It's hard to imagine what retirement would look like for our country without Social Security. The program lifts millions of senior citizens out of what would be an impoverished existence.
At the same time, overall benefits are modest. The average retired worker gets an annual benefit of $16,200 -- hardly enough to replace the income many have become accustomed to living on. But there are five smart ways that you can boost your Social Security benefits...if you start acting now.
1) Wait to claim
This is the simplest and most well-known way to boost benefit checks. The full retirement age is currently 66. If you claim at that age, you get your full benefit, which you can calculate here.
But you can actually start receiving benefits as early as 62, or as late as 70. If your full monthly benefit at 66 would have been $1,000, here's how it would change based on when you claim.
There's an important trade-off, though. Because those claiming benefits at 62 can accumulate eight years of checks before those claiming at 70, lifetime benefits for those who wait only eclipse the early claimers once they reach their late 80s.
2) Be sure you've got 35 years of work behind you
The equation that determines your full benefit draws from your 35 highest-earning years. If you have fewer than 35 years accumulated, then a simple zero is averaged in for the missing years.
If you worked 30 years, earning an average of $50,000 per year, you'd still have five years of no earnings. That would knock your average all the way down to $42,800 -- a substantial difference. To avoid this, make sure you've got 35 years of earnings on your docket before filing for Social Security.
3) Get benefits for your children
Though it isn't the societal norm, sometimes retirees find themselves caring for children. Whether that be through adoption or a birth later in life, if you and your spouse start claiming Social Security while you are the legal guardians of children under the age of 18, those children can receive up to 50% of your benefit.
Be aware, however, that there are family limits on Social Security income. Also, benefits will stop when the child reaches 18 or 19 years of age, depending on whether or not he or she is still in high school.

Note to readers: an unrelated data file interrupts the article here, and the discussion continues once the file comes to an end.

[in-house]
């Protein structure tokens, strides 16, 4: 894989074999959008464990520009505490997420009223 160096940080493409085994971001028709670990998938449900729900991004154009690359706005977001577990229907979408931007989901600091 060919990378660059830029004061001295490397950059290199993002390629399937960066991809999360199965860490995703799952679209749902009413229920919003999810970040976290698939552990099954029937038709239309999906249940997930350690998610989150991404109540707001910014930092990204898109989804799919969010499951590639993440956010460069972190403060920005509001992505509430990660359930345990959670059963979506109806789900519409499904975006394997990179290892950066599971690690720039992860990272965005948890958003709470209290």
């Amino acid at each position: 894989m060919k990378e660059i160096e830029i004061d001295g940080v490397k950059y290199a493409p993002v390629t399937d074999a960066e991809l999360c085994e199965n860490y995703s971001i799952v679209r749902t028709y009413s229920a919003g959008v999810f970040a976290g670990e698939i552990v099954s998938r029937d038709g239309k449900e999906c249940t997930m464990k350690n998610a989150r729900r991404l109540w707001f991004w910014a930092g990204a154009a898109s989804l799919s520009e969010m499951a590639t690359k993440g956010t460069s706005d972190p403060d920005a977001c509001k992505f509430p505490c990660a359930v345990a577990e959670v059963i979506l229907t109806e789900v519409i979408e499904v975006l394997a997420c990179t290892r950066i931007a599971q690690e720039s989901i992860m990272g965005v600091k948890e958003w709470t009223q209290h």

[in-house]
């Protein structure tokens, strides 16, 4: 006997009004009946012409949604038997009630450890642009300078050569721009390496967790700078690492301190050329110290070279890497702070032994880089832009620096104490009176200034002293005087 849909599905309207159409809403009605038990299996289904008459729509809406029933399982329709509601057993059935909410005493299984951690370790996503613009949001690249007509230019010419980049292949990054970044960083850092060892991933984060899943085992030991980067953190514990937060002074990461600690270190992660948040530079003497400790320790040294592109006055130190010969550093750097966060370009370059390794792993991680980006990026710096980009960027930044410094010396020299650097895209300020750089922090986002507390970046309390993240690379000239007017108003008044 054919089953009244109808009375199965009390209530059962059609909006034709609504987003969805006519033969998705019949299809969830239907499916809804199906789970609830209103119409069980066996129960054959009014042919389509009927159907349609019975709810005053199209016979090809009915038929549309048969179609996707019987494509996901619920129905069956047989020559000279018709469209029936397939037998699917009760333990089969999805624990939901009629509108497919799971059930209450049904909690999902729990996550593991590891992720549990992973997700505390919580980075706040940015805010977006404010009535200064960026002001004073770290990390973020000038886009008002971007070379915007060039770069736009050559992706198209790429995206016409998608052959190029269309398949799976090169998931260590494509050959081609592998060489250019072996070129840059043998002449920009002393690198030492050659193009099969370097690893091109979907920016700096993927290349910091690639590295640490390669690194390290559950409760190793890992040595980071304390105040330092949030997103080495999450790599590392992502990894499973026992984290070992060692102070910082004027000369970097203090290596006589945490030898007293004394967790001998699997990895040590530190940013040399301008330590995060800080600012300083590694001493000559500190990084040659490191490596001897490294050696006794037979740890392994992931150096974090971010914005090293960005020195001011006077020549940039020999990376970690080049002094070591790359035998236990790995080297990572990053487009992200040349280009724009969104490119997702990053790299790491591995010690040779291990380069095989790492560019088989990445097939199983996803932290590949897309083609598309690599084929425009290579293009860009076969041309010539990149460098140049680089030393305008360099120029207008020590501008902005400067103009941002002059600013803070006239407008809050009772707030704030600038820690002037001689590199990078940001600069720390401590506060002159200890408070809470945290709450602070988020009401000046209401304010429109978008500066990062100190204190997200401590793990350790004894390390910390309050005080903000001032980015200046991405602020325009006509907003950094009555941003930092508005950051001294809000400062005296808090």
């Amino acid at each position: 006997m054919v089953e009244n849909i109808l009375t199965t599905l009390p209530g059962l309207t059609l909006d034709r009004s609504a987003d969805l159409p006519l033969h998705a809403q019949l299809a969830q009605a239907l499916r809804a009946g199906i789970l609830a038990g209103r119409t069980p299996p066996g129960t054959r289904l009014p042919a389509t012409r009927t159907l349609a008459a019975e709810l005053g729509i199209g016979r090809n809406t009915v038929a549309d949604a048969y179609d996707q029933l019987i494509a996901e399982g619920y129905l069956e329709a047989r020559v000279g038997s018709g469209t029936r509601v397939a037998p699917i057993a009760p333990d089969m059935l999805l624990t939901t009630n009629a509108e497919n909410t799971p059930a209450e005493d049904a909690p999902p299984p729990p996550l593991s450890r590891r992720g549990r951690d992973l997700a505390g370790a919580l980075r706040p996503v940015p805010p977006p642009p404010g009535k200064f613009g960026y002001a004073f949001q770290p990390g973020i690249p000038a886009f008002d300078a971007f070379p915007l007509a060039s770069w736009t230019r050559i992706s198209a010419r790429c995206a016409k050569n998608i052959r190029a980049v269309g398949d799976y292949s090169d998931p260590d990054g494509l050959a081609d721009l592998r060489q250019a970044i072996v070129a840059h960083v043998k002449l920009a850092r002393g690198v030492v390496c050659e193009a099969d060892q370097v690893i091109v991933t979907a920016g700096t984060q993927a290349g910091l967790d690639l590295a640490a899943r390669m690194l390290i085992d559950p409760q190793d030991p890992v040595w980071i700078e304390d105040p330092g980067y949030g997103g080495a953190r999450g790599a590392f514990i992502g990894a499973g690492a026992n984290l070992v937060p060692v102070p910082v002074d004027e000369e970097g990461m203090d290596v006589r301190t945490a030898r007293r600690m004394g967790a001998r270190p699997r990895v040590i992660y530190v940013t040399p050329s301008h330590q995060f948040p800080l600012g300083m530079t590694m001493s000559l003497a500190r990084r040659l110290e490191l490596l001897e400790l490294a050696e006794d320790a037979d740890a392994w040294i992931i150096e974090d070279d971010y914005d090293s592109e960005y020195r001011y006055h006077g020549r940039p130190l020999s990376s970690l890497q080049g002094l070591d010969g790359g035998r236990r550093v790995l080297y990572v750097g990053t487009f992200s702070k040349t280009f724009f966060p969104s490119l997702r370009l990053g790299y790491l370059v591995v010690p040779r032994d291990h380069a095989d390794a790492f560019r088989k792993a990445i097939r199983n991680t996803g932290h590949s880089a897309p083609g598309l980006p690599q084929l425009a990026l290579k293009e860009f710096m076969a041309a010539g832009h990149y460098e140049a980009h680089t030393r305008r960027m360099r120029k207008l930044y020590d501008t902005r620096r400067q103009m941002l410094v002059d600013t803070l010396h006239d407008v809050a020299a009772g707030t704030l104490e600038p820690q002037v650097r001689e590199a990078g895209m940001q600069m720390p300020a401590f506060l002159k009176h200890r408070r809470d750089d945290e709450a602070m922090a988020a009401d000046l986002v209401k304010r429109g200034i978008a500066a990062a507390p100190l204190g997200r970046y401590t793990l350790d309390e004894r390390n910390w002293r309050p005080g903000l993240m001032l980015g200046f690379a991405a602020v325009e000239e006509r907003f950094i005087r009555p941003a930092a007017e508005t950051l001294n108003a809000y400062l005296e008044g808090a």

4) Coordinate with your spouse
Typically, the husband in a marriage has the higher earnings record. Husbands also tend to live shorter lives than their wives. Because of these two facts, it makes the most financial sense for husbands to try and maximize their Social Security benefits. That's because when the husband dies, the wife can assume his benefit -- the higher the better.
Of course, every couple is different. Many don't have enough saved up to wait until 70 to get the maximum benefit for the husband. Sometimes, if the wife starts claiming at 62, it provides enough cash flow to buoy the household's finances. But the takeaway is that careful consideration should be paid to when and why each member of a couple chooses to claim.
5) Hold off on that divorce
This is perhaps the most morose suggestion of the five: If you and your spouse are considering a divorce but are close to reaching your 10-year anniversary, it might be beneficial for both of you to wait until after that date passes.
That's because you are entitled to Social Security benefits based on an ex-spouse's earnings record, given that you were married for at least a decade. I'm not going to dive into all the reasons why this might not be a good idea, but it's at least worth exploring if you find yourself in this situation.
Obviously, those who are closer to retirement have less time to act on these suggestions. So the earlier you can start thinking about and acting on these suggestions, the better.
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